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Section 2.....Keepin' Goin'

The Art of the Infamous Alias

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The Art of the Infamous Alias
Phil Jose

I need a show of hands. How many of you out there have ever known a colorful character named Edgar? I thought not.
However, there is hope. Edgar need not be destined to a life as bland as plain yogurt just because of his name. He can become a reenactor. That way he can not only dress flashier, but can also earn himself a colorful camp name.

You've probably already noticed that there's a lot of folks in camp running around with names as far removed from their weekday world as their clothing is. Bill, Joe, and Zelda have been transformed into Mudslide, Flaming Fringe, and Freckled Fox. (By the way, these are not people I know! I've just spent ten minutes of lunchtime making them and their stories up, although the scenarios are plausible.) With disclaimer firmly in place, let's get down to the nuts and bolts.

There's only one carved-in-granite rule: In the entire history of the world, no one has ever given themselves a camp name. Getting a camp name is not an act of the individual, but a process of consensus. So if you think that you're going to hang a nice, noble moniker on yourself, fer-git it! You must first earn one, and you're going to be stuck with what you get.

Adhering to the principle of "ladies first," let's begin with Zelda's story. Since she's a product of my lunchtime daydreams, Zelda is a good-lookin' redhead. That led to her camp name by the first method: It was built off either a trait or a habit of hers. ("Fox," hopefully, is rather self-explanatory, and "freckled," because that's what most redheads do a lot. Git it?)

Zelda had it easy taking the slow track. It might have taken her a little longer to get tagged with her camp name than it did her fuzzy-faced counterparts. At least, though, her dignity remained intact. Bill and Joe didn't have that option when they took the fast track. You see, the fast track consists of one simple action: you do something incredibly stupid in front of a large number of witnesses. Fer example:

Bill is a rather big individual. As the rain trailed off on the Saturday of one of his first events, he realized that he was about to be late for the camp potluck. Being late for a meal is one situation in life that Bill finds intolerable. He grabbed his plate and his dutchful of chili and hurried in a beeline down a hill, towards the food. Now there's a reason most folks equipped with a brain do not hurry down a wet hill in mocs: The soles of the mocs tend to turn into slime on the sodden grass and the concept of friction is waived from the very laws of physics. Bill realized this only a couple of paces down the slope.

The folks at the potluck were amazingly unconcerned that something with Bill's size and velocity could single-handedly take out all of Traders' Row. They were far too busy laughing as Bill, his dutch lid, the dutch, and the chili contained therein all found their separate and gooey paths down the hill. As Bill came to a butt-first halt, the camp's wannabe humorist was already at work: "There's something I ain't never seen before—a human mudslide!"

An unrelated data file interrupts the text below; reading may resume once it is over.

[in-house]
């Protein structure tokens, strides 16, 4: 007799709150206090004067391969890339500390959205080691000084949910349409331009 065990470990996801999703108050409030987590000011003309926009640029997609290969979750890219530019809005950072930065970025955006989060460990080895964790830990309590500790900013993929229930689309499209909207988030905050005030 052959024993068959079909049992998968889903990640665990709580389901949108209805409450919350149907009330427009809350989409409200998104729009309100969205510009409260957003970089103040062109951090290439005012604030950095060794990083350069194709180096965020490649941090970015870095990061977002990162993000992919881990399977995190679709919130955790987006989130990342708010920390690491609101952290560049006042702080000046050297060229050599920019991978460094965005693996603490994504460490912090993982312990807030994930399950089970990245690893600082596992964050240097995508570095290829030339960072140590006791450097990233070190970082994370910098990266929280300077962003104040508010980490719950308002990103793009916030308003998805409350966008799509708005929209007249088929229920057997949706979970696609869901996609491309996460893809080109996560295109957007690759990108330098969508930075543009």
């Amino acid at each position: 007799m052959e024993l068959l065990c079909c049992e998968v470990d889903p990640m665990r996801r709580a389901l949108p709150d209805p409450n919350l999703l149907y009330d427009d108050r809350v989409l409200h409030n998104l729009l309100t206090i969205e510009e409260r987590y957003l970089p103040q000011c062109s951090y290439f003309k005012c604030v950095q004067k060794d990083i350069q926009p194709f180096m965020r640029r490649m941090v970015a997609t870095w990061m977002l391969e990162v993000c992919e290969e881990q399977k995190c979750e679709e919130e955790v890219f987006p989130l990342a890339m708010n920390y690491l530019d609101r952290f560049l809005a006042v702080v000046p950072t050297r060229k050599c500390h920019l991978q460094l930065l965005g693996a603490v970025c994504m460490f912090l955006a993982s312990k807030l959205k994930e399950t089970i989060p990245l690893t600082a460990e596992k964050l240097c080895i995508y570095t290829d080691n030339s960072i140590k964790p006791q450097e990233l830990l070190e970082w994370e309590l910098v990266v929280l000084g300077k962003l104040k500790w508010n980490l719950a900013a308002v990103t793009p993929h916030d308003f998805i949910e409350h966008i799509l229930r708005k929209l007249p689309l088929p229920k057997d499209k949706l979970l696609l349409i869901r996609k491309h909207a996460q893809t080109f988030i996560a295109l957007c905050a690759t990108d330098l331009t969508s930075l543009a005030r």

And thus was history made.

But don't think that camp names are just stuck on hapless pilgrims. There are some seasoned folks in camp that took their time, were cautious to all hazards, and still wound up with a name that immortalized the moment. Let's see how Joe got named Flaming Fringe:

Flaming Fringe had been in reenacting a lot longer than Mudslide. He had been lucky enough not to be caught at anything too embarrassing. Then came the day he went for the coffee pot and got distracted with the sleeve of his warshirt just a little too close to the fire… Now Joe swears up and down that it was only sweat in the fringe steaming itself out. However, there were witnesses who are almost reputable around that winter campfire, and they insist that Joe is understating the case just a might.

I would like to give just a few words of comfort here. Let's say that you've had a momentary lapse of attention in camp and are now known as Steps-Where-Dog-Has-Been. Does this mean that you're doomed to wander from event to event with the stench of that one slip forever surrounding you? Of course not. Camp names are not permanent; they're merely changeable. The method of change is simplicity itself: You only have to do something even stupider in front of an even larger crowd.

As with all my articles, I hope this one has been useful to you. At least, I hope it's been motivation for you to be both careful and discrete. Remember, your colorful new name is limited only by the size of the crowd, the crowd's imagination, and your own native ability to screw up.

Just remember that it's all in good fun. The camp names I've given our imaginary friends are pretty much the norm. Seldom do you run into anyone tagged with "Jerkface" or Stinker."

And when you do, you can pretty well bet the rent that there's a really good camp story to go with it.

Copyright 1999, Philip Jose.


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